Written by Michal Lancemore
The Bank of Mum and Dad (BOMD) is officially one of Australia’s biggest property lenders. It is estimated to be one of the top 10 sources of residential property deposits. In a nutshell, it’s the unregulated lending of funds from parent to child to provide a deposit, cash, equity and/or guarantor in order for them to gain access to the property market.
It has become an increasingly common conversation I am having with clients who wish to assist their children. It has exploded in recent times and ironically, could even have played a part in the recent house price surge (ie mum and dad giving their first home buyer a leg up, increasing demand when normally they would be priced out of the market).
As a parent, I am staring down the barrel of financially assisting three daughters in some way when they try and break into property (let’s not even mention potential weddings). So, I get it. We want to help our kids in any way we can.
But not to our own detriment please.
As a financial planner and with the client in mind, there are a lot of risks to consider when helping children financially. First and foremost, my primary concern is the financial well-being of my client. I do not want my client forgoing their financial freedom by helping their children. I do not want my client placed under unnecessary stress or forgoing their own potential wealth accumulation for the sake of a generation that is used to getting things sooner rather than later.
If you’re committed to assisting your child/ren, then here are some risks to consider depending upon how you choose to help:
You provide a gift or a loan
- When providing funds, there needs to be clarity over whether it is a gift or a loan. If it is to be a loan, be clear what repayments are to be made and when. Is interest to be charged? At what rate – this can be a win/win situation if you charge the average of savings and mortgage rates (ie 4% pa)? If it is a loan tax may be payable on the interest given it is assessable income.^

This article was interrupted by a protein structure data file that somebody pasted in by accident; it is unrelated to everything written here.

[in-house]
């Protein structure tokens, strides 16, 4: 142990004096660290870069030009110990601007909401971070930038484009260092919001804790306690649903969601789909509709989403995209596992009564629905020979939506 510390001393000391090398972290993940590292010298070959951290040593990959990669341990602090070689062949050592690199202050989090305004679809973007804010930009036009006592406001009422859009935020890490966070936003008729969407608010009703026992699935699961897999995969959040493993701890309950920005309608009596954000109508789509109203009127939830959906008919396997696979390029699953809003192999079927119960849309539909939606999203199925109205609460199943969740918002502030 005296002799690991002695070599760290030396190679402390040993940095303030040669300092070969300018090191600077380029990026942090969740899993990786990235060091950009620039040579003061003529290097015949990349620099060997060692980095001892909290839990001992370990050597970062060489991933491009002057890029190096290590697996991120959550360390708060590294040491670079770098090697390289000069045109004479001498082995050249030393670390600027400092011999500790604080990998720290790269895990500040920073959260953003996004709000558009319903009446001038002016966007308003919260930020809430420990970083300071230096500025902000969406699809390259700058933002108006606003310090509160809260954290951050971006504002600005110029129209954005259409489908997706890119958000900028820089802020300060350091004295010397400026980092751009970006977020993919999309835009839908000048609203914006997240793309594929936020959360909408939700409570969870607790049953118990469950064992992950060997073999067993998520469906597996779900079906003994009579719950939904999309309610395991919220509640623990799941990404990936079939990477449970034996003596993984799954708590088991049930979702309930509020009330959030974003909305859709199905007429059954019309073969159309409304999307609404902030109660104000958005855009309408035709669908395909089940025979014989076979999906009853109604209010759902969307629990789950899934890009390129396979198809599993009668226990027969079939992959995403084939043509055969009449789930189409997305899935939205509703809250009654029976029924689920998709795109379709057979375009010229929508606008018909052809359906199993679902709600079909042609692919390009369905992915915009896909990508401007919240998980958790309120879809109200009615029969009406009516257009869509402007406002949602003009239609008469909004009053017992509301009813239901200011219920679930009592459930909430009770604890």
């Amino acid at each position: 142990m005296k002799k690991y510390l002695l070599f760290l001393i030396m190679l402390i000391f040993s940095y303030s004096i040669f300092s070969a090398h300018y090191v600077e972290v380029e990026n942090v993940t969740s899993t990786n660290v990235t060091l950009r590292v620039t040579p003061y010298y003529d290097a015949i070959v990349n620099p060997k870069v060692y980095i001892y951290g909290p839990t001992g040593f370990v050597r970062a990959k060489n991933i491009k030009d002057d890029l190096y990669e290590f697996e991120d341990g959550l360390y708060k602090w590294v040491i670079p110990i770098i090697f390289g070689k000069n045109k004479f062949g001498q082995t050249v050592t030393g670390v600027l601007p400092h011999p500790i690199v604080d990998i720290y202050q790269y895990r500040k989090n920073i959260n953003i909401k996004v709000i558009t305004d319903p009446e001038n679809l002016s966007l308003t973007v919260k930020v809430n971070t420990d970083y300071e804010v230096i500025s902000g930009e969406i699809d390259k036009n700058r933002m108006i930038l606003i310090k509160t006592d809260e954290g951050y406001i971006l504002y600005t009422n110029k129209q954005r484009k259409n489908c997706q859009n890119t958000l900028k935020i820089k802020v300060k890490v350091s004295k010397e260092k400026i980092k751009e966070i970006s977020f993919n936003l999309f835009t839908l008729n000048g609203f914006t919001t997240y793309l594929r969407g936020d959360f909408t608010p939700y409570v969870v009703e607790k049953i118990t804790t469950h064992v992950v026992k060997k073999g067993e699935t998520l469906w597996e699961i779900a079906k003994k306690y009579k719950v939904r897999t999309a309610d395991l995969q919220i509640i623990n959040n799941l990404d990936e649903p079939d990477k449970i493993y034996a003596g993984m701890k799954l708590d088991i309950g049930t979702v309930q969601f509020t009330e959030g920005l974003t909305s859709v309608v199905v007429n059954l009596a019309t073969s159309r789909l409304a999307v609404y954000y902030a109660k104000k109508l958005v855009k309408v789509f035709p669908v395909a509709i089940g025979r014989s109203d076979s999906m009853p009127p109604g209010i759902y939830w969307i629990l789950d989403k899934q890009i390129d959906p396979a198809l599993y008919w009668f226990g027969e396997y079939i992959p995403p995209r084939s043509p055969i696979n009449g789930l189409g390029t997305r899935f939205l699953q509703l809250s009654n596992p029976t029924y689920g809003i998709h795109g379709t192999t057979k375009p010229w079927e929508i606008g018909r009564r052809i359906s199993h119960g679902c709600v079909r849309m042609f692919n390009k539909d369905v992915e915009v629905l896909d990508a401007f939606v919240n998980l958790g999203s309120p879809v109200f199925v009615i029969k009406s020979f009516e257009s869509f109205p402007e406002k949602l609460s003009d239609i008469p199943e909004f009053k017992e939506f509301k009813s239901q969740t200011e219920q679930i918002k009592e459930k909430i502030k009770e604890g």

- If it is a gift, it may impact your entitlement to the age pension or other Centrelink benefits. Age pension assessments limits gifts to $10K per annum of a total of $30K over 5 years. And this is assessed five years prior to you even applying for age pension entitlements.
- Can your child live with you rent-free in order to accumulate sufficient savings?
- Can you assist in other ways to reduce their expenses for the purposes of saving faster for a deposit?
- It is strongly recommended that you structure any material financial assistance as a loan (in writing) to help resolve any subsequent dispute, bankruptcy or relationship breakdown.
You provide a bank guarantee
- Is your relationship strong enough to withstand any strain that may arise from offering the guarantee?
- If your child cannot meet the mortgage repayments (and let’s face it, many maximised their capacity before interest rates started rising 12 months ago), the responsibility for the loan then falls to you. And if you can’t meet the mortgage repayments, then your home is at risk of being sold to recoup the debt.
Are you in a financial position to provide an early inheritance in lieu of a bank guarantee? (see below)
You provide an early inheritance
- Will you be in a position to offer the same arrangement to other siblings when they are ready to invest?
- Do you assist all of your children to the same level or each according to their individual needs?
You can use your Wills to “balance out” your estate between siblings. You need to specifically express your wishes and why’s of doing so. *
Final thought: every parent wants to be in a position to help their child. However, it is my job to ensure you have enough to meet your own goals and objectives before assisting anyone else, otherwise- catch 22 – you may end up the financial burden of your child!
^seek advice from an accountant. If you don’t have one, call and we can refer you to one.
*seek advice from an estate planner. If you don’t have one, call and we can refer you to one.